In recent years, theoreticians, researchers, and practitioners have become increasingly interested in older adults and the aging process. This volume draws on related disciplines to better understand the biological, psychological, and social aspects of aging. Social Work with the Aged and Their Families covers areas of central interest to those coping with the needs of an aging population. Among the topics addressed are assessment of the aging, taking into account biological age, psychological age, and socio-cultural and spiritual age. Greene also considers the importance of the family system, family roles and development, functional-age individual and family intervention, and group and community interventions.
The scientific and systematic study of aging is known as gerontology. Geriatric social workers are those who have applied established social work theories in an attempt to find suitable techniques for working with their elderly clients. The need for specialized services has given birth to various services and programs. For example, meals-on-wheels and home health care services have been designed to meet specific physical needs of older adults. However, mental health services have lagged far behind as practitioners struggled to adapt such specialties as family therapy to families of later years. A major contribution of this book, now in its third edition, is the functional-age model of intergenerational treatment (FAM), which is an outgrowth of that demand. The functional-age model of intergenerational treatment is an integrative theoretical framework for social workers interested in clinical social work practice with older adults and their families. Since its initialconstruction in 1986, the model has been augmented by more recent concepts related to uccessful aging, spirituality, and resiliency. These additions, together with the original assessment and intervention strategies, present the major converging conceptual trends that constitute a model for twenty-first century social work practice in the field of aging.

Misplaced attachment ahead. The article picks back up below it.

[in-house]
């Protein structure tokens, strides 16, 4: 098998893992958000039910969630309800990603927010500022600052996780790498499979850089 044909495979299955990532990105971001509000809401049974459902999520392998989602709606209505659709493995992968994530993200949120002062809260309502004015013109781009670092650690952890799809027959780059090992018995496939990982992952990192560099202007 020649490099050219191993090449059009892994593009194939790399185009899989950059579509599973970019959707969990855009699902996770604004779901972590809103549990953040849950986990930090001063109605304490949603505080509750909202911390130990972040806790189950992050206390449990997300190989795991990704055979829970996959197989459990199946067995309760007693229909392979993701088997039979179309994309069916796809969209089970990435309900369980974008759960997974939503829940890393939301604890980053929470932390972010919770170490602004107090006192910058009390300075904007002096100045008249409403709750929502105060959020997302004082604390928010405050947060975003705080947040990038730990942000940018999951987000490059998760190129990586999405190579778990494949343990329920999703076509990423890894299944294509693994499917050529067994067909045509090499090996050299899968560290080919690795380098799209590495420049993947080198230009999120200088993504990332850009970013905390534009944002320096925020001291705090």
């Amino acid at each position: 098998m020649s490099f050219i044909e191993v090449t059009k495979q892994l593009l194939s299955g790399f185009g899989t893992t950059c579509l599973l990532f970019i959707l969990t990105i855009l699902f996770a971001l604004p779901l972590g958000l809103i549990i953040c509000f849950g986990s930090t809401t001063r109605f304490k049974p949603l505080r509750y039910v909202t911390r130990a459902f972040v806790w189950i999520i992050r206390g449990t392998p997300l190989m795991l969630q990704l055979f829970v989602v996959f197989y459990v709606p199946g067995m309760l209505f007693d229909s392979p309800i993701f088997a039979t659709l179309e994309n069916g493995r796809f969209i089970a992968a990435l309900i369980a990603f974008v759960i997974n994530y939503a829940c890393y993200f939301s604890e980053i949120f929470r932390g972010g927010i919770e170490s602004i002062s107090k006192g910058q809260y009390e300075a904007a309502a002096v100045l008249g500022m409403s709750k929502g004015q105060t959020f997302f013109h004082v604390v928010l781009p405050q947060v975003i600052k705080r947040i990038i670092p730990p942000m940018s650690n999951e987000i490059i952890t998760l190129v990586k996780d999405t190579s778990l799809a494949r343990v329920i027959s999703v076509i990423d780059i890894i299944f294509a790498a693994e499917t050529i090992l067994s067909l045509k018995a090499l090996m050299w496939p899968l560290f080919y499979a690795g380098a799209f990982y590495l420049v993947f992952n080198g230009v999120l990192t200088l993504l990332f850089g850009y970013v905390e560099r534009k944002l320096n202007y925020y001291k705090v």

About the Author:
Roberta R. Greene is a professor and the Louis and Ann Wolens Centennial Chair in Gerontology and Social Welfare at the School of Social Work at The University of Texas at Austin
|Publisher:||Taylor & Francis|
|Product dimensions:||6.00(w) x 8.90(h) x 0.70(d)|
About the Author
Roberta R. Greene was the Louis and Ann Wolens Centennial Chair in Gerontology and Social Welfare at the School of Social Work, University of Texas-Austin.
Colleen Galambos is professor in the School of Social Work and director of the Graduate Certificate in Gerontological Social Work, University of Missouri.
Harriet L. Cohen is a recipient of a Hartford Scholars award and a John Templeton grant on survival among Holocaust survivors.
Nancy Greene is a licensed clinical social worker who works in home health care and hospice services.
Table of ContentsPreface ix
Beginning the Helping Process: Special Issues 37
Assessment and Functional Age 63
Psychological Aspects of Functional Age 87
Sociocultural and Spiritual Aspects of Functional Age 109
The Family as a Social System 129
Assessment: The Family as a Set of Reciprocal Roles and Developmental Unit 157
The Functional-Age Model and Individual and Family Intervention 175
The Functional-Age Model of Intergenerational Treatment: Group and Community-Based Approaches 201